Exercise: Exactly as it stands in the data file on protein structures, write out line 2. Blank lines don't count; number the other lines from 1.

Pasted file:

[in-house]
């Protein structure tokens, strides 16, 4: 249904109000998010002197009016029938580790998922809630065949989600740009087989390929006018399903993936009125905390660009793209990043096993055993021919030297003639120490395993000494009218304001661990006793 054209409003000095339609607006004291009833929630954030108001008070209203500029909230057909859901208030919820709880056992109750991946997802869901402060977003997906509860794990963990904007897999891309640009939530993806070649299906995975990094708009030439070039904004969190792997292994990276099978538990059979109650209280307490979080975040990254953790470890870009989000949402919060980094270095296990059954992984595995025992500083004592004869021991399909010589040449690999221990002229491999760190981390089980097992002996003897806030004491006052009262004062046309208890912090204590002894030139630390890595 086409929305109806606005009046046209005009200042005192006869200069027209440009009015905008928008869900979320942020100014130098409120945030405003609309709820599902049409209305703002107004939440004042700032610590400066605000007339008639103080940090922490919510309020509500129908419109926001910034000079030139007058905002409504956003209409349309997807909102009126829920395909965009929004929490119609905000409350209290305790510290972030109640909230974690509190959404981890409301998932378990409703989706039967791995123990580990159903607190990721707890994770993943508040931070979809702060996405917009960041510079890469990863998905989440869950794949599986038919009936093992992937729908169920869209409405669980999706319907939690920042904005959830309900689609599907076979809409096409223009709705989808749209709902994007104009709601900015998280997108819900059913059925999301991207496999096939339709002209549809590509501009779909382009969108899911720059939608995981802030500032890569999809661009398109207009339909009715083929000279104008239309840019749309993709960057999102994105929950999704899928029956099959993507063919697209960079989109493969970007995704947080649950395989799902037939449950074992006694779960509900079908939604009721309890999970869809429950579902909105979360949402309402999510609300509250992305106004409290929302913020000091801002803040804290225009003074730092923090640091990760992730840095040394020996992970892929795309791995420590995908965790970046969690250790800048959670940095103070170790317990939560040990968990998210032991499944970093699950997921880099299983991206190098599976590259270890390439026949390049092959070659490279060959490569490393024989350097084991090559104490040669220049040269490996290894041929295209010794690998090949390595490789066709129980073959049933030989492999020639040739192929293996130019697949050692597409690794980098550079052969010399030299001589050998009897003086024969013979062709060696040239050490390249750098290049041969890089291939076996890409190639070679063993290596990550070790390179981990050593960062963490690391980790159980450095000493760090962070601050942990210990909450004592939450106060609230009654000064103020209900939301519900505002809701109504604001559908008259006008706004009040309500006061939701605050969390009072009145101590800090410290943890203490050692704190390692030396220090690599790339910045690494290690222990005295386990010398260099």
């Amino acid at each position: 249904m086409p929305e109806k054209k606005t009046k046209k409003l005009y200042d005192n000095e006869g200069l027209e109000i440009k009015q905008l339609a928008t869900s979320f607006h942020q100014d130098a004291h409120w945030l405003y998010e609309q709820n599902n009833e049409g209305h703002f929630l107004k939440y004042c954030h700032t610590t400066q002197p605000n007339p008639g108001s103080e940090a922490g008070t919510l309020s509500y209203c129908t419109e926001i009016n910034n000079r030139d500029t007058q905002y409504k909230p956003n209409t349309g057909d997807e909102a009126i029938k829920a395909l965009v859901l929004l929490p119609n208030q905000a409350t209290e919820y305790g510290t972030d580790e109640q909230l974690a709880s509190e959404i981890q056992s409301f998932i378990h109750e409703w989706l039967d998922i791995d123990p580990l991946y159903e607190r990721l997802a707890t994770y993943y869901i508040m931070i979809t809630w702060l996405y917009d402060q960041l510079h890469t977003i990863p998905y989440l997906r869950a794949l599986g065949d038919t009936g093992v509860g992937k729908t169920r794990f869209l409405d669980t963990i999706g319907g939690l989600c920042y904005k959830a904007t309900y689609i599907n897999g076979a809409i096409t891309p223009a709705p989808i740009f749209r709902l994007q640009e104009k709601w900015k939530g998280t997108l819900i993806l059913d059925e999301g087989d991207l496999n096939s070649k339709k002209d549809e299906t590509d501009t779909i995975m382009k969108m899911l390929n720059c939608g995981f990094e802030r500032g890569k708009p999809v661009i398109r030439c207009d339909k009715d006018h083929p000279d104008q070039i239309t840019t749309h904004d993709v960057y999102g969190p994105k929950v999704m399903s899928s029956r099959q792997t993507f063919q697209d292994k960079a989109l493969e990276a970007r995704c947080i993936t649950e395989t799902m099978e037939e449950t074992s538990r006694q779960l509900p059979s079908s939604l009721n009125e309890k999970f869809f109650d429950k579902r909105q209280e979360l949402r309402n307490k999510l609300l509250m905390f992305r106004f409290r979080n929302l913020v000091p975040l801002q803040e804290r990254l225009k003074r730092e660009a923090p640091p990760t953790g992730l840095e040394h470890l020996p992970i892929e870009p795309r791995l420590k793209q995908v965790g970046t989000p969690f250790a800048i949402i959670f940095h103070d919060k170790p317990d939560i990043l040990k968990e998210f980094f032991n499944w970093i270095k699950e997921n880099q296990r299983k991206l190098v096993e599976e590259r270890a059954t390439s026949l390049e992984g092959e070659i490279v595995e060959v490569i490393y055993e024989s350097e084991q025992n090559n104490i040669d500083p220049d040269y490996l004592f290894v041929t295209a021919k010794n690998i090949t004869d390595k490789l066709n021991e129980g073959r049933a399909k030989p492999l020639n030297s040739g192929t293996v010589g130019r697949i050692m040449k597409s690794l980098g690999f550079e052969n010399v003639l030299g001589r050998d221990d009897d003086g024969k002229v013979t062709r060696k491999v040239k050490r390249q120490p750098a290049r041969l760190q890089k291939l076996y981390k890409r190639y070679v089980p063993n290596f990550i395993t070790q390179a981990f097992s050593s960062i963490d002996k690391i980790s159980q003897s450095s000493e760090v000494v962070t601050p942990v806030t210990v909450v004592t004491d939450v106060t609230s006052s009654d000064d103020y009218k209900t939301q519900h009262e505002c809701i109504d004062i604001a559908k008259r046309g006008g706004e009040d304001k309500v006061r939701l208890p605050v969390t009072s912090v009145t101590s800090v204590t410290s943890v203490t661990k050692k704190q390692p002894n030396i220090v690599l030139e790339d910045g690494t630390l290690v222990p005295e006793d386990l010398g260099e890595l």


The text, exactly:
């Protein structure tokens, strides 16, 4: 249904109000998010002197009016029938580790998922809630065949989600740009087989390929006018399903993936009125905390660009793209990043096993055993021919030297003639120490395993000494009218304001661990006793 054209409003000095339609607006004291009833929630954030108001008070209203500029909230057909859901208030919820709880056992109750991946997802869901402060977003997906509860794990963990904007897999891309640009939530993806070649299906995975990094708009030439070039904004969190792997292994990276099978538990059979109650209280307490979080975040990254953790470890870009989000949402919060980094270095296990059954992984595995025992500083004592004869021991399909010589040449690999221990002229491999760190981390089980097992002996003897806030004491006052009262004062046309208890912090204590002894030139630390890595 086409929305109806606005009046046209005009200042005192006869200069027209440009009015905008928008869900979320942020100014130098409120945030405003609309709820599902049409209305703002107004939440004042700032610590400066605000007339008639103080940090922490919510309020509500129908419109926001910034000079030139007058905002409504956003209409349309997807909102009126829920395909965009929004929490119609905000409350209290305790510290972030109640909230974690509190959404981890409301998932378990409703989706039967791995123990580990159903607190990721707890994770993943508040931070979809702060996405917009960041510079890469990863998905989440869950794949599986038919009936093992992937729908169920869209409405669980999706319907939690920042904005959830309900689609599907076979809409096409223009709705989808749209709902994007104009709601900015998280997108819900059913059925999301991207496999096939339709002209549809590509501009779909382009969108899911720059939608995981802030500032890569999809661009398109207009339909009715083929000279104008239309840019749309993709960057999102994105929950999704899928029956099959993507063919697209960079989109493969970007995704947080649950395989799902037939449950074992006694779960509900079908939604009721309890999970869809429950579902909105979360949402309402999510609300509250992305106004409290929302913020000091801002803040804290225009003074730092923090640091990760992730840095040394020996992970892929795309791995420590995908965790970046969690250790800048959670940095103070170790317990939560040990968990998210032991499944970093699950997921880099299983991206190098599976590259270890390439026949390049092959070659490279060959490569490393024989350097084991090559104490040669220049040269490996290894041929295209010794690998090949390595490789066709129980073959049933030989492999020639040739192929293996130019697949050692597409690794980098550079052969010399030299001589050998009897003086024969013979062709060696040239050490390249750098290049041969890089291939076996890409190639070679063993290596990550070790390179981990050593960062963490690391980790159980450095000493760090962070601050942990210990909450004592939450106060609230009654000064103020209900939301519900505002809701109504604001559908008259006008706004009040309500006061939701605050969390009072009145101590800090410290943890203490050692704190390692030396220090690599790339910045690494290690222990005295386990010398260099």